Actually, the electroencephalograph is the machine and the electroencephalogram is the record of brain wave activity. Another misconception is in the discussion of the response to stepping on a pin pages The authors imply that after a person steps on a pin, the brain sends a signal to move the foot off the pin. Actually, the brain is not needed for this response; a built-in spinal cord reflex flexion-withdrawal reflex takes care of this job before the brain is aware of the pin.

In fact, this response is performed even if the spinal cord is cut, completely isolating the brain from the spinal cord! The speed with which messages can travel within an axon is also reported in the book to be 50 meters per second. Actually, messages can travel at speeds ranging from 0. I wanted to like this book. I think it was a great idea for a neuroscientist to team with a student about this kind of project. However, the factual errors and lack of photographs in "Brainbox" prevent me from recommending the book.

Reviewed by Ms. Author Seymour Simon includes all of the popular optical illusions found in most science books. The explanations about why the illusions work to "fool" the brain are especially interesting and useful. Simon's writing is accurate and understandable and he goes into only as much detail as is needed for the reader to follow his main points.

The background chapter on "How You See" is clear and easy to read. In the "Optical Illusions in Art" chapter, artist M. Escher and three other artists who use light, color and perspective to communicate their messages are discussed. The book is appropriate for students in grade 4 and up to read alone, and sections of it could be used as a read-aloud for younger children. I highly recommend the book for home and school libraries and science or art classrooms; it is a "must-have" for anyone who teaches about the sense of sight.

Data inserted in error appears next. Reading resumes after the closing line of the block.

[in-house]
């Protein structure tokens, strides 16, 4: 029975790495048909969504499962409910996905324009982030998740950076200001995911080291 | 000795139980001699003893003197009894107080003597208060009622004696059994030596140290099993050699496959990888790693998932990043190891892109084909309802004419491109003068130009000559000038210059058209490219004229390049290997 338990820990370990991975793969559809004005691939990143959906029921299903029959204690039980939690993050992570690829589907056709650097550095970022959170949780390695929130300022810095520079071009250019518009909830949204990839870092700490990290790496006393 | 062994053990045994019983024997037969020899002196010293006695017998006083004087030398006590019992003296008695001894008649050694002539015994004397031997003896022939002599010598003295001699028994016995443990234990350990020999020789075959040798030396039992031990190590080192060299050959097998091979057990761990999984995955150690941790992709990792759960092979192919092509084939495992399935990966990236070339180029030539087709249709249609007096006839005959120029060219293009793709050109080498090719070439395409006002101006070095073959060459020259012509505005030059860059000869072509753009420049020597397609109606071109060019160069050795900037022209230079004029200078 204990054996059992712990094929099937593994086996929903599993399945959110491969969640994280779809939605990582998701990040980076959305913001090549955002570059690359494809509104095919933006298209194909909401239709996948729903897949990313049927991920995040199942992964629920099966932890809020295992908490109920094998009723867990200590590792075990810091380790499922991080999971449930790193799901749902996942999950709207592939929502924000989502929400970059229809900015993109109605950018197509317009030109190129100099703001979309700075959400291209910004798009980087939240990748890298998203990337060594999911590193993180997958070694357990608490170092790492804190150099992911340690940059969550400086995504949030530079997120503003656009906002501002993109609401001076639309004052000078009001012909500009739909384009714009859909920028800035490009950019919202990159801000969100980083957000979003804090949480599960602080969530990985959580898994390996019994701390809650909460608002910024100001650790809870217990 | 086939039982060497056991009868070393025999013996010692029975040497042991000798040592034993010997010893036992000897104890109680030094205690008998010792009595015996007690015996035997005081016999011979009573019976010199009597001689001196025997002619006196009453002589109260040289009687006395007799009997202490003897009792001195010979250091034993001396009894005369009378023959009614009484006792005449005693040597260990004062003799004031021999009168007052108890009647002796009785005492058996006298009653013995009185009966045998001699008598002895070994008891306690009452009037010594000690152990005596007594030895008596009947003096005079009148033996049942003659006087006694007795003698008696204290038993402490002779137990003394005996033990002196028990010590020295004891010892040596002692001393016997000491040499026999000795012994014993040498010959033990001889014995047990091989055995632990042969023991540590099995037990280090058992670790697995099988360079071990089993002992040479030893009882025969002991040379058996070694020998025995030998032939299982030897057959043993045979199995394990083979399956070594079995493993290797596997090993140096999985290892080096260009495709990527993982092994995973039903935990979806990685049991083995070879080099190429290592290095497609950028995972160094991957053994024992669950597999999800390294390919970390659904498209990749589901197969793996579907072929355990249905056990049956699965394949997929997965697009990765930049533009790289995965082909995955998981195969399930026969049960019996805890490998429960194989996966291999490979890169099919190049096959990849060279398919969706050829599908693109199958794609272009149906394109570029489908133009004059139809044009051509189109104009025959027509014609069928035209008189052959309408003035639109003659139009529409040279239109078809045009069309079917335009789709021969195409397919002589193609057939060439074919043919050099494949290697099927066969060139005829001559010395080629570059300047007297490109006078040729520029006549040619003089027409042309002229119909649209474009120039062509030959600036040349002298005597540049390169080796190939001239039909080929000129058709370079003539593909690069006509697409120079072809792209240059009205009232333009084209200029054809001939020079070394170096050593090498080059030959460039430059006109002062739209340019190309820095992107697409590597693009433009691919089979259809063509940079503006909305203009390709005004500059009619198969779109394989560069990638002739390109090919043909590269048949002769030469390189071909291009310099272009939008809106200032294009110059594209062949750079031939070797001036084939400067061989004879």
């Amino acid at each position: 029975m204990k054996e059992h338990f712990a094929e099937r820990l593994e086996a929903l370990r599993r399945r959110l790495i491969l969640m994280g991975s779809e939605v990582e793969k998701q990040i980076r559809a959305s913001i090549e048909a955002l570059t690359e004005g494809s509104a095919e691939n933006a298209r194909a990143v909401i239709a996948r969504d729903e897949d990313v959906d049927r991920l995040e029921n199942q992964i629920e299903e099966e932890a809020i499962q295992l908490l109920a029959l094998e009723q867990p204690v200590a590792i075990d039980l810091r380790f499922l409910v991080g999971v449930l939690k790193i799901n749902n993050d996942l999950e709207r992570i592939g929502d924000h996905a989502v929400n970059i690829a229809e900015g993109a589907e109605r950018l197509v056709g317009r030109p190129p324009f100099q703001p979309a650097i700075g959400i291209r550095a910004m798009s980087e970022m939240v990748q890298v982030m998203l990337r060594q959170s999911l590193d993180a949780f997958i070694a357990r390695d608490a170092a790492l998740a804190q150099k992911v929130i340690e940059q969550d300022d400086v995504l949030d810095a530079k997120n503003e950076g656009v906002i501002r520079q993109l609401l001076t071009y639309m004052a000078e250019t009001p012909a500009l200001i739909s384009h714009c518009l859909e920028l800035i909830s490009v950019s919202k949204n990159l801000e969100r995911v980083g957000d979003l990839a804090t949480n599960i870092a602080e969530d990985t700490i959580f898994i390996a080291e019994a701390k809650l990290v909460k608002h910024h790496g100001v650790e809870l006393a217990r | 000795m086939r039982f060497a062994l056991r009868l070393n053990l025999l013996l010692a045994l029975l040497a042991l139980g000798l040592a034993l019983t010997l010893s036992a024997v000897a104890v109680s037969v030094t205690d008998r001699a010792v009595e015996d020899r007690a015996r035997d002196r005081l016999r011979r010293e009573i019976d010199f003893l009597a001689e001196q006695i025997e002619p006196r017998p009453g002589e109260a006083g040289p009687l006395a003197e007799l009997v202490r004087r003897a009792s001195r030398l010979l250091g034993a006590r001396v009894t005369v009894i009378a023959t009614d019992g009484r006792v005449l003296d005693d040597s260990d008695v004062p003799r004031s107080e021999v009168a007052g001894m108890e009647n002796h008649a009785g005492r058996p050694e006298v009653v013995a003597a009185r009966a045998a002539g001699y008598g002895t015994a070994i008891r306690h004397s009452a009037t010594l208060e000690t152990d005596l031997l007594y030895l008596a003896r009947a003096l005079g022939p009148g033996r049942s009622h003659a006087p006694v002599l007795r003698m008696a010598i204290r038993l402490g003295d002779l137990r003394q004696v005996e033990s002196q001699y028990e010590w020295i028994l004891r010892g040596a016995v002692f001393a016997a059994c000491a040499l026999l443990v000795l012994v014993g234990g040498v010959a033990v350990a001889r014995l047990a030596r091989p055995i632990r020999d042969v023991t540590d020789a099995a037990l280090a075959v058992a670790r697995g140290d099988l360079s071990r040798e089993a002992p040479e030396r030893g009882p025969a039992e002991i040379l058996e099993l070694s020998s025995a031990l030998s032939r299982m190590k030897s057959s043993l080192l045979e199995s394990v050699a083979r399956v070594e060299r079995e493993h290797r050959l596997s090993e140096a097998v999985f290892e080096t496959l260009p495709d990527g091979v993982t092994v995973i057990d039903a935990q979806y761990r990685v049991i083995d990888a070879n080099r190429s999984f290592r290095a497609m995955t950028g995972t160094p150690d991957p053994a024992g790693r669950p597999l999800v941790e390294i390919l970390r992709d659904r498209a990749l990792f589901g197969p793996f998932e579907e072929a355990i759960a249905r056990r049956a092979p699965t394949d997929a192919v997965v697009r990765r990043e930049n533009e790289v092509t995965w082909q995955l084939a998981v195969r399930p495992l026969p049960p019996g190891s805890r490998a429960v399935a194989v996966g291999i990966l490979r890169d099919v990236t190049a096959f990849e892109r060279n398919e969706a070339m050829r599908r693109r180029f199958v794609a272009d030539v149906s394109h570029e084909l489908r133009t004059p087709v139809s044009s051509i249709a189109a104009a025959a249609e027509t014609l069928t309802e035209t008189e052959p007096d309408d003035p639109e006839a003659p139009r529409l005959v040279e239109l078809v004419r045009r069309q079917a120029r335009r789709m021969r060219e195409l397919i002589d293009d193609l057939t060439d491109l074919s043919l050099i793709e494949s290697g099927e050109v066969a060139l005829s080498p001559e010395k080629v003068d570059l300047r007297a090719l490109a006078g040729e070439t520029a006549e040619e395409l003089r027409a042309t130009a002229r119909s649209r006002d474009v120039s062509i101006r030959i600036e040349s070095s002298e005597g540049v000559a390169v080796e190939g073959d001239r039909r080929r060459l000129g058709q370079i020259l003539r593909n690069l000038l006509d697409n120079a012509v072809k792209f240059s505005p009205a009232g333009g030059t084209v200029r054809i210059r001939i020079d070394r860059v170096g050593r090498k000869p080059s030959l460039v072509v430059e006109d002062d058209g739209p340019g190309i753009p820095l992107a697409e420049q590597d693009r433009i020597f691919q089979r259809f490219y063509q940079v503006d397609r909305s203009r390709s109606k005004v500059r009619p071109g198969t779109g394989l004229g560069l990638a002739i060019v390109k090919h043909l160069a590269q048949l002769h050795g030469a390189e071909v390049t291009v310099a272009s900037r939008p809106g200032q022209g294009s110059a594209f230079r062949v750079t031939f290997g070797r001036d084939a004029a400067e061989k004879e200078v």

For elementary school students How many eyes does a wolf spider have? What animal can move each eye independently? These and other questions are answered in "EyeOpeners! The amazing eyes of insects, crabs, spiders, fish, snakes, birds, cats, and monkeys are all discussed in this book intended for elementary school-aged children. Reading level: Grades It's a sunny day in the country. You feel a light breeze on your skin and hear birds singing in the distance.

You see fluffy white clouds drift across the blue sky and smell freshly cut grass. That is what you experience. But what about other animals? Do they feel, hear, see and smell the same things that you do? In "Unseen Rainbow, Silent Songs," author Beverly Duncan explores the senses by comparing the abilities of a young boy in the country with those of the animals around him. During his day in the country, the boy takes in the sights, sounds and smells of the countryside.

However, there is much that he does not see, hear and smell. For example, his dog can hear a rabbit far in the distance and an owl can hear a small mouse in the fallen leaves. Bats send out and hear sounds that have frequencies too high for the boy to hear. Many animals can detect other signals that are beyond the reach of humans. Duncan provides a few specific facts for each sense.

Although older readers may want more details about the senses, young readers will find "Unseen Rainbows, Silent Songs" an excellent book that raises many questions about the animals they see every day.

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Reviewed by science writer Mike Selby. Recommended for children 4 to 8.

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The book's illustrations are bright and cheerful, and the explanations are easy to grasp. Each page of the book engages the reader with an interesting question, starting with the title page. Cromwell has written a basic guided tour of the human nervous system, focusing on topics such as brain messages, receptor cells, and sound waves.